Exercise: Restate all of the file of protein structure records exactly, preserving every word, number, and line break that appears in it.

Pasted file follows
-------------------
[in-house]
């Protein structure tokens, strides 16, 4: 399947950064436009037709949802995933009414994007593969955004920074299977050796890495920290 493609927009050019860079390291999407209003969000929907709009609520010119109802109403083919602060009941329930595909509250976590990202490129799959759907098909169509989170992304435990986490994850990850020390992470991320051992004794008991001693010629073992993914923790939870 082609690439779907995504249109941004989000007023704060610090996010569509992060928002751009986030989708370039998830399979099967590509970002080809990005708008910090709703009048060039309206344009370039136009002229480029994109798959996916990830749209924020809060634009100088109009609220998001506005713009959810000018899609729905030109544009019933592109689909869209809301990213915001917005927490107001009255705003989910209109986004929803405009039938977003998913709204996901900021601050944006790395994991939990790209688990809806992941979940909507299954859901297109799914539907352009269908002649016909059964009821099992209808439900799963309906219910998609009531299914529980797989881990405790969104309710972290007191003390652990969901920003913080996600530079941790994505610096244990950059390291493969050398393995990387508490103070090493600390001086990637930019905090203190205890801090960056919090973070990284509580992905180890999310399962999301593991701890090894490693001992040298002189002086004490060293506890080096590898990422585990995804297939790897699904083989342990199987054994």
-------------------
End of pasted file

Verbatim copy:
[in-house]
């Protein structure tokens, strides 16, 4: 399947950064436009037709949802995933009414994007593969955004920074299977050796890495920290 493609927009050019860079390291999407209003969000929907709009609520010119109802109403083919602060009941329930595909509250976590990202490129799959759907098909169509989170992304435990986490994850990850020390992470991320051992004794008991001693010629073992993914923790939870 082609690439779907995504249109941004989000007023704060610090996010569509992060928002751009986030989708370039998830399979099967590509970002080809990005708008910090709703009048060039309206344009370039136009002229480029994109798959996916990830749209924020809060634009100088109009609220998001506005713009959810000018899609729905030109544009019933592109689909869209809301990213915001917005927490107001009255705003989910209109986004929803405009039938977003998913709204996901900021601050944006790395994991939990790209688990809806992941979940909507299954859901297109799914539907352009269908002649016909059964009821099992209808439900799963309906219910998609009531299914529980797989881990405790969104309710972290007191003390652990969901920003913080996600530079941790994505610096244990950059390291493969050398393995990387508490103070090493600390001086990637930019905090203190205890801090960056919090973070990284509580992905180890999310399962999301593991701890090894490693001992040298002189002086004490060293506890080096590898990422585990995804297939790897699904083989342990199987054994």